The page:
Your daughter is sooooo cute! What a way to go. When the fall comes in even though I am a low carb guy, I indulge a little. My favorite treat is Pumkin Cheesecake with as little sugar as possible, I supplement with Stevia instead. I am hungry now!!!

mk said...

I could unearth my recipe for Chocolate Suicide Custard, or watch carefully at Thanksgiving when my sister prepares her puffed mashed potatoes (I know that eggs, butter, cream, cream cheese, and sour cream are involved...oh yeah, and potatoes). Ooo I know! Holiday Compost Compote Cake - a Jewish apple cake recipe altered to utilize some of the leftovers from T-Day and X-mas (the cranberries, nuts, orange peel, etc). It has fruit in it and is therefore very good for you, especially with vanilla ice cream.

Marvie said...

I am also a Fall and Winter cook lol. I spent some time this week going through my masses of recipes, pulling out all sorts of yummy stuff to cook over the next few months =)

I baked bread a couple of days ago (I used the frozen dough, too lazy to go homemade all the way!) and we had a delicious meal of chicken with cranberry sauce, pumpkin soup, pumpkin bread and pumkin pie (made from a halloween pumpkin that never got carved) Oh, and stuffing lol.

I so love Fall and Winter =)

Kimberly said...

I just love cooking and baking in the fall! By Christmas I am usually burned out and ready to give my pans and pots away!

Can you find the already made quiche crusts in the US? I swear by them now! I've gotten good at throwing whatever I have handy into the mix - ham, 'shrooms, spinach, carrots (odd, but it works if blended....sometimes)

I'll have to dig out my recipes and see what I got!

MomThatsNuts said...

oh, I want some apple pie, I dont know how to make pastry, so I am gonna try your you think your daughter would come help me? My daughter isnt very much liking me these days, and the boys are WORTHLESS....for baking that is.....mmmm


Jessi said...

She's beautiful.

I love the fall and winter cooking. I am a sucker for pot roast and beef stew...and that yummy looking concoction you have shown....and everything else you mentioned *wipes drool off of keyboard*
I'm going to get me somethin to EAT.

Tara said...

We built our new kitchen based on the comfort of fall cooking. And we've already been experimenting with acorn squash soup and scottish shortbreak and roast pork and now, NOW, I have to make quiche! And the kitchen's still not finished! But I love quiche. It's family tradition to have quiche on Christmas morning. Thank you for the recipe. I will definately try it.

Tara said...

OMG! I just noticed! We have the same coffee maker!

Sally said...

Your daughter is lovely and how wonderful that she enjoys being in the kitchen...always my preferred place in any home....always warm and cozy. You want a recipe that will push you over the top?? Try this one...

$10,000 Cake Recipe preheat oven to 325
1/2 c. butter or margerine
1/4 c whipping cream
1 c. frimly packed brown sugar
3/4 c coarsley chopped pecans
1 pkg. 18 1/2 oz. Devils Food Cake Mix w/ pudding in the mix
1 1/4 c water
1/3 c oil
3 eggs

1 3/4 c whipping cream
1/4 c confectioners sugar
1/4 teaspoon vanilla
12 whole pecans
chocolate curls

In a small saucepan heat butter, 1/4 c whipping cream, and brown sugar over low heat, only until the butter melts, NO LONGER!!!! Pour into 2 lightly greased 8 or 9 inch pans, and sprinkle evenly with pecans.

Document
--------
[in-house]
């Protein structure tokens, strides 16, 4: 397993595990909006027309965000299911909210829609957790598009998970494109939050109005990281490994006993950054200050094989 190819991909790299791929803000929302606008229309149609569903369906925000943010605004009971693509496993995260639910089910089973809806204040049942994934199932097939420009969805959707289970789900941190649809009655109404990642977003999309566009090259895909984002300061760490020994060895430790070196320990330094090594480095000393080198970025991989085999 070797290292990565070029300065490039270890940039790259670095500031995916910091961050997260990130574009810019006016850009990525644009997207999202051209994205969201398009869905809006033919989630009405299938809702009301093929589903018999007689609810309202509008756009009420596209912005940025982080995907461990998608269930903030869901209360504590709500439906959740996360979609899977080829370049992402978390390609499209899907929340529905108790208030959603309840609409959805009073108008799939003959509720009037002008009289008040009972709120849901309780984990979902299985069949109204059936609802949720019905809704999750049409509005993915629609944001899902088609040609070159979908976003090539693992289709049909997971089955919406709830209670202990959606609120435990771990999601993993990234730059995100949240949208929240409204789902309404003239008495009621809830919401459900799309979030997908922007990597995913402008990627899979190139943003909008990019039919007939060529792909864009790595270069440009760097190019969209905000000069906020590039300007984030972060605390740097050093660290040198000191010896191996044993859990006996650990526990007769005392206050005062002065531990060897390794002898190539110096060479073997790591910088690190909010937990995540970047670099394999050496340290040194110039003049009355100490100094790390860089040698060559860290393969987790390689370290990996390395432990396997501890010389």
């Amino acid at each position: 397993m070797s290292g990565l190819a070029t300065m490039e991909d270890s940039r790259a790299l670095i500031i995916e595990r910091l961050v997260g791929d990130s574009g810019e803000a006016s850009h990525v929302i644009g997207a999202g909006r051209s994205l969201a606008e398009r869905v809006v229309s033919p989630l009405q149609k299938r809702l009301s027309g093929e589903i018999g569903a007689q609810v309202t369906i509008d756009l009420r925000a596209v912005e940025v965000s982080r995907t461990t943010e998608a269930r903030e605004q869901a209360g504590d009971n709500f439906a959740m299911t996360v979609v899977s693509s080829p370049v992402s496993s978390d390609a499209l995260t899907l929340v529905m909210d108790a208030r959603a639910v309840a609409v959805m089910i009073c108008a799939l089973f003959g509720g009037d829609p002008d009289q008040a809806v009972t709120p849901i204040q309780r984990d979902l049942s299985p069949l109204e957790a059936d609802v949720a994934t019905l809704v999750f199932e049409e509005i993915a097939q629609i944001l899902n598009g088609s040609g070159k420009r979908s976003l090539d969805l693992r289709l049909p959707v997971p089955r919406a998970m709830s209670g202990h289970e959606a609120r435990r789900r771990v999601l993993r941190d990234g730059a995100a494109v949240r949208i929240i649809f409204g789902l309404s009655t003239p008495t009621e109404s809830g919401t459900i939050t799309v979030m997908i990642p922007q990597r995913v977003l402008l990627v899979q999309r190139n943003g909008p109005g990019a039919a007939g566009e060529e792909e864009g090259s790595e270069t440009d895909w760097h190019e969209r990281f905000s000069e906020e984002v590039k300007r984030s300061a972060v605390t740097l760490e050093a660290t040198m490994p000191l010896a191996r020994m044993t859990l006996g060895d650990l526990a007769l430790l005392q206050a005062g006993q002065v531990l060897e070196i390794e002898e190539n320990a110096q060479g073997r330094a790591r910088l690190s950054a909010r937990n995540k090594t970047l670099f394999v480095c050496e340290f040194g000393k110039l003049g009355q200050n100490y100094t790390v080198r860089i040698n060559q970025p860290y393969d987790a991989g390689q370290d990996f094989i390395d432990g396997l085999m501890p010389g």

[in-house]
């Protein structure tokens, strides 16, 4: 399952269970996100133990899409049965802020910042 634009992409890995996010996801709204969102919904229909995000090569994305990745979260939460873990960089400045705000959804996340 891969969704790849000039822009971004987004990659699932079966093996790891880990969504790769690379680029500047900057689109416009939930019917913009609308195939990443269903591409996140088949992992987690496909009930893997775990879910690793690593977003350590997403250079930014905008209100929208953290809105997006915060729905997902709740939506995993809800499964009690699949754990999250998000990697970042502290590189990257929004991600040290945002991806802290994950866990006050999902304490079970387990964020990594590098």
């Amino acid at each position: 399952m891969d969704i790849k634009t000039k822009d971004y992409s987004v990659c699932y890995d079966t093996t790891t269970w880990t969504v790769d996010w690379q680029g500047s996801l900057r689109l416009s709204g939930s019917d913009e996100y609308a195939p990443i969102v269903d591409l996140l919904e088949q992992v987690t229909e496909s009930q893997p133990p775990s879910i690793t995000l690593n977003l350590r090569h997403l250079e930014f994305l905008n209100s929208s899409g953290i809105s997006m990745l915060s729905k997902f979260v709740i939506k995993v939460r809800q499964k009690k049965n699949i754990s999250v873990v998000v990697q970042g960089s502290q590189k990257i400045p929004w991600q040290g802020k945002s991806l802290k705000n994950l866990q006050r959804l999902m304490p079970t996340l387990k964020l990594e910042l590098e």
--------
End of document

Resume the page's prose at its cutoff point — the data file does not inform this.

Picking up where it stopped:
In large bowl, combine cake mix, eggs, water, and oil. Beat on low for 1 minute, and 2 min on high. Spoon gently over mixture in pans. Bake for 35-40 min, or until it springs up when touched. Cool for 5 min ONLY!! No longer, or they'll stick. Take them out and place on cooling racks or plates (pecan sides up), and cool completely.

Beat whipping cream until it peaks, blend in sugar and vanilla, stack cakes together pecan sides up, and spread the topping on just like frosting. Place the whole pecans in a circle, and the chocolate curls between them. Cool for 10-15 minutes so topping can cool

Eat, and Enjoy

MaggieBlue said...

Hi there. Just wanted to let you know that I love your crocheted eyeball! Do you think you would share the pattern? Another yarn addict here just beginning to find my way around blogger. :)

laurie said...

Oh my goodness, your daughter is stunning! What a lovely girl!

Regina it was wonderful seeing you last night, I miss your smiling face!

SueeeuS said...

Gorgeous daughter!

If you happen to hear a knock at the door, it's just me, inviting myself to dinner. YUM!

Nancy said...


I live in Texas... If you need a nice place to visit, I'll be glad to give you full run of my little kitchen!!!


I suddenly have a craving for mashed taters.

kath red said...

your daughter is gorgeous, that quiche looks fab, and i love this post, food and wintry nights and fire - oh how i love winter. right now though we are entering summer and i am trying to lose the winter cream and butter cassarole tummy tyres.

Ellen Bloom said...

Your Lady of Linoleum!
Your daughter is really beautiful! Those shining eyes and perfect smile! AND, she's talented too? You are lucky.

OK, so when's dinner? I'll bring the salad to go with the quiche.

goldi said...

Oh mannn, that looks good! My mouth is watering like crazy now, but it's far too late to even THINK about a dish like this! Lovely chef, too! One of your best designs, I'd say!

Anonymous said...

Winter is when I can start making soups again, lots of good winter root vegetables veloutes like squash or potato, seasoned, simmered and pureed through a blender. Or hearty bean or chicken soups, stewing in the crock-pot in the kitchen while I go to work, run errands or get the rest of the house cleaned.

Soups themselves are hot and easy to prepare and are perfect for a chilly night curled up by the fireplace. They're very nutricious and relatively low calorie and low carb.

No, where I get into trouble is the hot loaves of bread that I make to go with the soups, oven-warm, crusty and slathered with butter...